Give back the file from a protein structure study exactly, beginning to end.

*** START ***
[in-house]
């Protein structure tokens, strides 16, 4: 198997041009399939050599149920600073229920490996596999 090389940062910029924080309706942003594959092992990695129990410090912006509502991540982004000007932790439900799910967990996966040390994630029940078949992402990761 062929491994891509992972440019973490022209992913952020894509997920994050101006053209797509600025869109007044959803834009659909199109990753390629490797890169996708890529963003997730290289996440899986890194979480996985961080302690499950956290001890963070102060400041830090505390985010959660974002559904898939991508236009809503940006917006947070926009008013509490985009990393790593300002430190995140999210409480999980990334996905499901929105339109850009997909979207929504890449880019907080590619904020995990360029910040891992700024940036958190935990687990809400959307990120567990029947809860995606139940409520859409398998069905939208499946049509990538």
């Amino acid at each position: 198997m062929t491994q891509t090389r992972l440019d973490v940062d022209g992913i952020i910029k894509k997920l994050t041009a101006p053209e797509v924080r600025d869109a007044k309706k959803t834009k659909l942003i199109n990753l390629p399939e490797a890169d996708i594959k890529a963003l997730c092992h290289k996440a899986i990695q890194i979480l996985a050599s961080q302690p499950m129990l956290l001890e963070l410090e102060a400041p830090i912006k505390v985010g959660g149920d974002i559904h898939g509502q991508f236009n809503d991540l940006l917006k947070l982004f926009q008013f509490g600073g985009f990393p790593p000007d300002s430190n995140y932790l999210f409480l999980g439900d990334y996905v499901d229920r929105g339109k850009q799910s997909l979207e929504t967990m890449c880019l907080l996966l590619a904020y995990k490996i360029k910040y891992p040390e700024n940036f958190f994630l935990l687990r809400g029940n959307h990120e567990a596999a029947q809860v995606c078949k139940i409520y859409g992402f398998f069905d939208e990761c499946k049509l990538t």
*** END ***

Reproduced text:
[in-house]
């Protein structure tokens, strides 16, 4: 198997041009399939050599149920600073229920490996596999 090389940062910029924080309706942003594959092992990695129990410090912006509502991540982004000007932790439900799910967990996966040390994630029940078949992402990761 062929491994891509992972440019973490022209992913952020894509997920994050101006053209797509600025869109007044959803834009659909199109990753390629490797890169996708890529963003997730290289996440899986890194979480996985961080302690499950956290001890963070102060400041830090505390985010959660974002559904898939991508236009809503940006917006947070926009008013509490985009990393790593300002430190995140999210409480999980990334996905499901929105339109850009997909979207929504890449880019907080590619904020995990360029910040891992700024940036958190935990687990809400959307990120567990029947809860995606139940409520859409398998069905939208499946049509990538």
């Amino acid at each position: 198997m062929t491994q891509t090389r992972l440019d973490v940062d022209g992913i952020i910029k894509k997920l994050t041009a101006p053209e797509v924080r600025d869109a007044k309706k959803t834009k659909l942003i199109n990753l390629p399939e490797a890169d996708i594959k890529a963003l997730c092992h290289k996440a899986i990695q890194i979480l996985a050599s961080q302690p499950m129990l956290l001890e963070l410090e102060a400041p830090i912006k505390v985010g959660g149920d974002i559904h898939g509502q991508f236009n809503d991540l940006l917006k947070l982004f926009q008013f509490g600073g985009f990393p790593p000007d300002s430190n995140y932790l999210f409480l999980g439900d990334y996905v499901d229920r929105g339109k850009q799910s997909l979207e929504t967990m890449c880019l907080l996966l590619a904020y995990k490996i360029k910040y891992p040390e700024n940036f958190f994630l935990l687990r809400g029940n959307h990120e567990a596999a029947q809860v995606c078949k139940i409520y859409g992402f398998f069905d939208e990761c499946k049509l990538t």